The digital-divide will be closed with universal telephone, cable, and internet access.  Then we will move on to the transportation divide, which prevents millions of Americans from owning luxury cars with all of the latest safety features. We will finally desegregate vacation destinations and gated communities by ensuring that impoverished Americans have access to the same mansions and luxury travel opportunities as everyone else, giving new shades to the slogan, “No one left behind!”

With all of these social divides and gaps closed we will finally be able to address the fundamental concern that any individual American may have been born with a below-average endowment. Talent-insurance will ensure that everyone gets to go to the best schools and earn the highest grades, regardless of how inherently smart or hard-working you are.  The genetic lottery will not short-change any American.  (And students will no longer suffer performance anxiety related to exams or school admissions processes!) Talent-insurance will also ensure that nobody has to lose in sports, no matter how unfortunate they were in their birth or upbringing. What a wonderful world: Government will ensure that nobody has to work, and everybody is above average. Why didn’t the Republicans think of it first?

A Standard for Regulating Private Property October 1, 2007

Posted by federalist in Government Regulation, RKBA.
3 comments

I actually found a reasonable person who is more libertarian than me. (I would almost call him an anarchist, but he chafes at that term, and he does reason from Natural Law, so I’ll say he’s libertarian.) While discussing the legitimacy of registering and licensing motor vehicles traveling on public roads, I found myself referring back to ideas I initially expounded on the subject of private weapon ownership.

I think I have a cleverly simple regime for regulating dangerous devices of every kind — so simple that it could satisfy both the most coddling regulator and (maybe even) the more die-hard libertarians.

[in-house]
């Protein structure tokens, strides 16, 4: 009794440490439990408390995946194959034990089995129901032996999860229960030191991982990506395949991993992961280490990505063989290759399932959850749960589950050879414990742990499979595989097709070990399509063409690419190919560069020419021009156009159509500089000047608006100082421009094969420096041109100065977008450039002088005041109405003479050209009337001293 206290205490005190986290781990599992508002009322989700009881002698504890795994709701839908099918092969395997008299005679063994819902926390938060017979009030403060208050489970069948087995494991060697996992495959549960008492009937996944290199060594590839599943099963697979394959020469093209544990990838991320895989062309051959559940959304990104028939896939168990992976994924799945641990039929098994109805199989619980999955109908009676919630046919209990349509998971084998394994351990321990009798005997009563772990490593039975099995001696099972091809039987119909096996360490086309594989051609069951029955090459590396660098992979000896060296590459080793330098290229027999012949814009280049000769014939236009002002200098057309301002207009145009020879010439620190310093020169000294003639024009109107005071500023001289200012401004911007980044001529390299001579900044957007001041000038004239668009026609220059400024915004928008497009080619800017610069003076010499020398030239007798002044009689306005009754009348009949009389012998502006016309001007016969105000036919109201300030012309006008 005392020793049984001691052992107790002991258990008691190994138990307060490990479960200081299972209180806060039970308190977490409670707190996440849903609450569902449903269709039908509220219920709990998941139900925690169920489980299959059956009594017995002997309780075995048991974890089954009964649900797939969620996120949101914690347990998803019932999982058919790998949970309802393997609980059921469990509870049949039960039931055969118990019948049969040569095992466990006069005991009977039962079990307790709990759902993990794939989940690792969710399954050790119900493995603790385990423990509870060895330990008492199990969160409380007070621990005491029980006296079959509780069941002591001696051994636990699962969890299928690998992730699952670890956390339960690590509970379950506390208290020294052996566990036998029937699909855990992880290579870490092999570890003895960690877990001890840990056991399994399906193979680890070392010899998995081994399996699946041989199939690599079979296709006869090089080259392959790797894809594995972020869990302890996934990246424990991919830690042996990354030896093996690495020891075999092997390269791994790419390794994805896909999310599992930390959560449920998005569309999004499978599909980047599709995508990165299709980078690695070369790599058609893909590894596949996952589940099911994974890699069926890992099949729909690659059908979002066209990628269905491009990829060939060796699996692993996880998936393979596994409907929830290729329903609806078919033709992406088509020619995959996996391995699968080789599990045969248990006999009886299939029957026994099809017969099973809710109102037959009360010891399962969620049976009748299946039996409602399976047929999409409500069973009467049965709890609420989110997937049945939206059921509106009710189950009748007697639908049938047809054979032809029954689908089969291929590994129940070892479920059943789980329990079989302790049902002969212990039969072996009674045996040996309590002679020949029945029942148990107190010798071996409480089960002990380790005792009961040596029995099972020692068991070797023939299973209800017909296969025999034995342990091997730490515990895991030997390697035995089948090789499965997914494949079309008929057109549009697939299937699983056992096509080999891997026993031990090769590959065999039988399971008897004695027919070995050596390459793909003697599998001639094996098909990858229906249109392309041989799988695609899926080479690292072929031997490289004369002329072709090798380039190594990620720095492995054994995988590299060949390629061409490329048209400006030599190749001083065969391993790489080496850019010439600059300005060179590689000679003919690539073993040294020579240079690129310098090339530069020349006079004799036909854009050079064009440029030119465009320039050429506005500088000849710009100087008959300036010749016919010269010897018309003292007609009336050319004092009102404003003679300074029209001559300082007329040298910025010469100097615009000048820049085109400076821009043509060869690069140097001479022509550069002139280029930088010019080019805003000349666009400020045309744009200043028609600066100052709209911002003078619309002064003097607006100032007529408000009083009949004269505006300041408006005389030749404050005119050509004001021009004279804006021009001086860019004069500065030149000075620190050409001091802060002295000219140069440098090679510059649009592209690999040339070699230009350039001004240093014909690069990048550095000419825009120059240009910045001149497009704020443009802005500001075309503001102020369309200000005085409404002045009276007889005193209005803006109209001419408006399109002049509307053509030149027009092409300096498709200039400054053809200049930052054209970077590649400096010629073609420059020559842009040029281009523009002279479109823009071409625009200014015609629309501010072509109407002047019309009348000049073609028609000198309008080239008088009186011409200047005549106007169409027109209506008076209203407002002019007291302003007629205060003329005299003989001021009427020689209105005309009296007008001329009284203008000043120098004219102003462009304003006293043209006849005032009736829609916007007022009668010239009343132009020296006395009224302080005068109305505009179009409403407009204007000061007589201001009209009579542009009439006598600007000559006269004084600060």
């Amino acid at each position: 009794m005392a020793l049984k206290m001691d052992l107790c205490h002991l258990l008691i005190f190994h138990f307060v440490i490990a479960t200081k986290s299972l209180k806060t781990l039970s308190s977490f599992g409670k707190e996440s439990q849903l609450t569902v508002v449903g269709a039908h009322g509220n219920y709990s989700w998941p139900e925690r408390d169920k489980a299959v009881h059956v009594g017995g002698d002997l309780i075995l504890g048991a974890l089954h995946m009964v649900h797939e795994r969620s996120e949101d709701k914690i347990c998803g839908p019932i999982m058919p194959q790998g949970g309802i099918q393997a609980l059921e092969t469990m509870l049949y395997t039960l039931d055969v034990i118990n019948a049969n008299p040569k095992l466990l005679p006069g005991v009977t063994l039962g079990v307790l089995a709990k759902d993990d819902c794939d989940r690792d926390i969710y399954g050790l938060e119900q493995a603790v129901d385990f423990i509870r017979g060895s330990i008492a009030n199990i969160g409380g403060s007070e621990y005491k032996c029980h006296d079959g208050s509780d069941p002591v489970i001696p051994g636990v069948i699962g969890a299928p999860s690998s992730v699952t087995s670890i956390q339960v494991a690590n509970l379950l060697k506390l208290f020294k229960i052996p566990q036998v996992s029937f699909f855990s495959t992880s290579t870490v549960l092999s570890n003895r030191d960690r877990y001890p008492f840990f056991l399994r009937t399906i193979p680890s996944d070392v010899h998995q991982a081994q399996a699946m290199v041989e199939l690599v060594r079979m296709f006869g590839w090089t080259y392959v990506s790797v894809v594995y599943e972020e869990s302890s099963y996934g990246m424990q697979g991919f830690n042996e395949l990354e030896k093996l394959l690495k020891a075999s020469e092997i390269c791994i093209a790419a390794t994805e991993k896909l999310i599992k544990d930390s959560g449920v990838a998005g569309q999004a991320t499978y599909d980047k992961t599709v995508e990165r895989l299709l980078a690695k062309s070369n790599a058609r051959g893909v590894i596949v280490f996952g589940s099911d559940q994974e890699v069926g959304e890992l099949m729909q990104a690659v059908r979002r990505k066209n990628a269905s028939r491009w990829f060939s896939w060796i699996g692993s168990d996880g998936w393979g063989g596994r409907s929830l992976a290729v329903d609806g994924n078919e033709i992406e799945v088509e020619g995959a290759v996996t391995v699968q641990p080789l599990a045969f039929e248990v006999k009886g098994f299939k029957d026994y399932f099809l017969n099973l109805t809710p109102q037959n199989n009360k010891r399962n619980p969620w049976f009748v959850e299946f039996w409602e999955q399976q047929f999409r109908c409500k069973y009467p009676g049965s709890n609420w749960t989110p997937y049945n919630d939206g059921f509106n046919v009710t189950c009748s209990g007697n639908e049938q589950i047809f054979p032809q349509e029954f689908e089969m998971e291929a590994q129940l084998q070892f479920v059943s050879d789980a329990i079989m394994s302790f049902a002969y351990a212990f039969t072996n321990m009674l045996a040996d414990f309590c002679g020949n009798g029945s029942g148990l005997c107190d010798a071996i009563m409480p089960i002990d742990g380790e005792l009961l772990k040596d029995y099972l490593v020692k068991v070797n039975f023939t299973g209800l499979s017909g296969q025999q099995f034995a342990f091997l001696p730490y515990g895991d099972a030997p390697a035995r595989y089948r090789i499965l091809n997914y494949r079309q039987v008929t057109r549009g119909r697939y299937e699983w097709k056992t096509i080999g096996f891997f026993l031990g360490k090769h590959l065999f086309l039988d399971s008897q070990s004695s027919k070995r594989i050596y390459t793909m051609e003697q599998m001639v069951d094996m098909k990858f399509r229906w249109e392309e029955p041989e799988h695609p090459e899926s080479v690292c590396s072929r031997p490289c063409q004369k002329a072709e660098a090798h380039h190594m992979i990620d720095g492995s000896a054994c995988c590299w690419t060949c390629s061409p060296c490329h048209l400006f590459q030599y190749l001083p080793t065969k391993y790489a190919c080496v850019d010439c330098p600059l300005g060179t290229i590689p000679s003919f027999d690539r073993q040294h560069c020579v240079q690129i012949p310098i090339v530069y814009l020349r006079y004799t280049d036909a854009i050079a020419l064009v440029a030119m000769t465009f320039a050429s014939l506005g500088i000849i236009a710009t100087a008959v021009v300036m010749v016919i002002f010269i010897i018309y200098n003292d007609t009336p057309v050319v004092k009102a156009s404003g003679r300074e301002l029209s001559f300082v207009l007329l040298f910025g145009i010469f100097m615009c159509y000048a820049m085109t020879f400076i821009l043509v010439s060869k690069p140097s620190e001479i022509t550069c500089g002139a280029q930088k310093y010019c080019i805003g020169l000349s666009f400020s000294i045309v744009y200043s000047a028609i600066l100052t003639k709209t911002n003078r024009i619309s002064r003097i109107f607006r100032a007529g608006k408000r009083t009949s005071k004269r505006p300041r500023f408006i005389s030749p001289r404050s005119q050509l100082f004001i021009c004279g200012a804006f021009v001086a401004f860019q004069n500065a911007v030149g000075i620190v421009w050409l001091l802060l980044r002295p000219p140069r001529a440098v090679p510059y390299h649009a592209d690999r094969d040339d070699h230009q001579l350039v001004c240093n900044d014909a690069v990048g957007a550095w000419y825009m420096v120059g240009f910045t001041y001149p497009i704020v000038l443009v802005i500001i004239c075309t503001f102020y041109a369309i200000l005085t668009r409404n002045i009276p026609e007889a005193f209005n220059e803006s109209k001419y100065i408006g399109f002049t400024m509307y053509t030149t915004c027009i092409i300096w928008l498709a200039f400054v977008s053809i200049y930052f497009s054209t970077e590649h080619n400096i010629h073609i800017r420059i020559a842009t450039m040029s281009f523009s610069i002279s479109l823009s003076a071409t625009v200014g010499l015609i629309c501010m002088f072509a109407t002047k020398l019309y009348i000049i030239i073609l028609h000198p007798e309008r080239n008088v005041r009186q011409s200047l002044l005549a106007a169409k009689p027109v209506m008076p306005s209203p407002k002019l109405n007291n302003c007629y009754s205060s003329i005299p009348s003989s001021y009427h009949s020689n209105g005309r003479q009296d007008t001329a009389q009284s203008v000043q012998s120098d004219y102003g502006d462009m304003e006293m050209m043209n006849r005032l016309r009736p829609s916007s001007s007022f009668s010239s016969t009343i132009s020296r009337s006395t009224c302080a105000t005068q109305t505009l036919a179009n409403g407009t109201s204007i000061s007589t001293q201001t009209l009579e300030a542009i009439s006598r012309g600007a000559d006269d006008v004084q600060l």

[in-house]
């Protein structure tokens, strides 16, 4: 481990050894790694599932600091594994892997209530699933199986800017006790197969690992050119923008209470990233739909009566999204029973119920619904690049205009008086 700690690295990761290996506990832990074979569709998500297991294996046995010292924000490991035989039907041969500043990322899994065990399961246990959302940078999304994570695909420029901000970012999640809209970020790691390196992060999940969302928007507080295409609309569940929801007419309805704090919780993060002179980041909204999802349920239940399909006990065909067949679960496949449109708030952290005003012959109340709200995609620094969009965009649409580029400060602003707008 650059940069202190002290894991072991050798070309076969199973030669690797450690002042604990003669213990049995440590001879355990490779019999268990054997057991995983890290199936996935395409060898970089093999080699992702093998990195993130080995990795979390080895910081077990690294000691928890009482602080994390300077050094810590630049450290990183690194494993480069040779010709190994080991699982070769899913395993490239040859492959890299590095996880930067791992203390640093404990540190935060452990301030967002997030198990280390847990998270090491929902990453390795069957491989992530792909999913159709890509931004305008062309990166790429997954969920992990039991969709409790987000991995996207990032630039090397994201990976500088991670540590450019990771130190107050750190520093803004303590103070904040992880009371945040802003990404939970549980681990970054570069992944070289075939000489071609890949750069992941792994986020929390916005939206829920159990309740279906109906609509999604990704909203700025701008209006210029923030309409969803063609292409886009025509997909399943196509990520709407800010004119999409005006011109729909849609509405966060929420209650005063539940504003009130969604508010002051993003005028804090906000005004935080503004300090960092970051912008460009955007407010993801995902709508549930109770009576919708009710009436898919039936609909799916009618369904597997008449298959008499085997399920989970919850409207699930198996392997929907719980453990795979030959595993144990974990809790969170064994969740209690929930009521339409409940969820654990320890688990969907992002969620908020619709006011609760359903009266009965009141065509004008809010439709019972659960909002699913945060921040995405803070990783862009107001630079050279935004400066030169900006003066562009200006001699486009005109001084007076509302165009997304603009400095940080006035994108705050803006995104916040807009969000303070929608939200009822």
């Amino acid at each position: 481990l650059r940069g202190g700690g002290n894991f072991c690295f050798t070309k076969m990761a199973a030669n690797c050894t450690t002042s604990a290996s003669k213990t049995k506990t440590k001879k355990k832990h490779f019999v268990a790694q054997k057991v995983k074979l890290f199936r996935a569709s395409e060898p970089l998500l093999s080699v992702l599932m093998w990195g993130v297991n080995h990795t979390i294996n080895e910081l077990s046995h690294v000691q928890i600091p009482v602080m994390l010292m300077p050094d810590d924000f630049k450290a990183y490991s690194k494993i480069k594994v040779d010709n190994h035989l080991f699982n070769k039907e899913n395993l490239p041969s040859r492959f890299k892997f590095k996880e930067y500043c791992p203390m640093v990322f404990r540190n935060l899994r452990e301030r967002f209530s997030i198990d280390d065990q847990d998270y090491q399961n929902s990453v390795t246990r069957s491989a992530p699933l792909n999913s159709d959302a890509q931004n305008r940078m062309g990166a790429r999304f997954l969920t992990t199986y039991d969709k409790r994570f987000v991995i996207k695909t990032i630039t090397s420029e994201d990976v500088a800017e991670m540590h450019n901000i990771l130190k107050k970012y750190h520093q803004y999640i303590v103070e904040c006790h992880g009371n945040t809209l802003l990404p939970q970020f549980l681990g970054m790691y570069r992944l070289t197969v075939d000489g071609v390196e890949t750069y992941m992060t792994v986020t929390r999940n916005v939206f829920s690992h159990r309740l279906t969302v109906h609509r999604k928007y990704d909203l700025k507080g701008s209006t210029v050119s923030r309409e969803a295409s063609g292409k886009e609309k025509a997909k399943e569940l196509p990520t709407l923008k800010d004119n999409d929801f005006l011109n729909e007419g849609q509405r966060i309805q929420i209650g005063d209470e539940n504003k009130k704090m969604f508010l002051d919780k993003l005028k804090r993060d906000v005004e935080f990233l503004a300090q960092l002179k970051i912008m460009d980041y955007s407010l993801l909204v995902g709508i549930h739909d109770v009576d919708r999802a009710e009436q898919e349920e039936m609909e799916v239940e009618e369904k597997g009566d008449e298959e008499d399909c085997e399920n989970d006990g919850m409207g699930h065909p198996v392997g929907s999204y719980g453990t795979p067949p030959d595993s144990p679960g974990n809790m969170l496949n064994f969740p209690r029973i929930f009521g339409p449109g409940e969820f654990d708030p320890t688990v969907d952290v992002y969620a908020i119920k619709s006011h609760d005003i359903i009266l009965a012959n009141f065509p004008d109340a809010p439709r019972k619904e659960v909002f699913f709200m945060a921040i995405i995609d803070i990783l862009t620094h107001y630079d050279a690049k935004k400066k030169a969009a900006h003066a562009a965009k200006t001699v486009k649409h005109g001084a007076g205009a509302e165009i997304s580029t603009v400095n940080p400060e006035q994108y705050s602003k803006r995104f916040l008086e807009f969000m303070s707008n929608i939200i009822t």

The interesting thing about this subject is that the nature of the question has changed substantially over the last 200 years. When the great thinkers of the eighteenth century were addressing natural rights, an individual man could not himself wield much more power than could be exercised through a steel blade, flintlock firearm, horse, or barrel of black powder. An accident or aggression by an individual could only result in very limited damage to the lives and property of others. In contrast, modern motor vehicles and high explosives enable an individual to exercise destructive power far out of proportion to anything a man can naturally repay.* Hence the demands on government to restrict the rights of individuals to own dangerous and destructive property.

Our present government takes an ad hoc approach to this problem. Passenger cars are regulated in a rather costly and inefficient fashion. And still we find people on the road who probably should not be allowed to drive, or who don’t carry enough insurance to cover the damage they cause in accidents. Meanwhile less dangerous items, like switchblades and certain firearms, are absolutely prohibited from even the most competent private citizen.

From a government perspective it should not matter whether a destructive device is a vehicle or a weapon: The ultimate question is how much damage it could cause if accidentally or intentionally used against another person or his property. Science gives us a useful way of measuring destructive power, and my proposal would be to standardize registration and insurance requirements on this basis.

For example, a young child or certifiably insane person should not be allowed to own or operate any MegaWatt-class device. Any responsible person should be allowed to operate any destructive device so long as they post bond or insurance against its misuse (accidental or intentional). For example, a modern passenger car is roughly a 10MW device, and should require a $100k bond. I was surprised to discover that even many handguns are 10MW devices, but that’s the way the numbers go. Fortunately, we don’t need a separate regulatory regime for higher-grade devices. Commercial trucks and large-bore firearms could rate up to 100MW. Light jets are around 500MW. Grenades and pyrotechnics are up to 1 GigaWatt. Heavy jets are up to 50GW. Detonators might be effectively TeraWatt devices, since many common chemicals can be detonated in large quantities. I don’t particularly like the way these numbers pan out, since our present regulatory regime leaves plenty of loopholes. But at least this would offer a consistent and principled basis for regulation, instead of political caprice.


*I know I’m crossing thin ice here, since one of the classic objections to the Second Amendment is that the Founding Fathers didn’t contemplate modern weapons. Suffice it to say that this argument is meant to help libertarians accept a basis for government regulation, not to provide an argument for discriminatory regulation. If you don’t believe that human beings have a natural right to keep and bear arms for the individual defense of life and property, then I just hope you always end up on the short end of the Nanny State.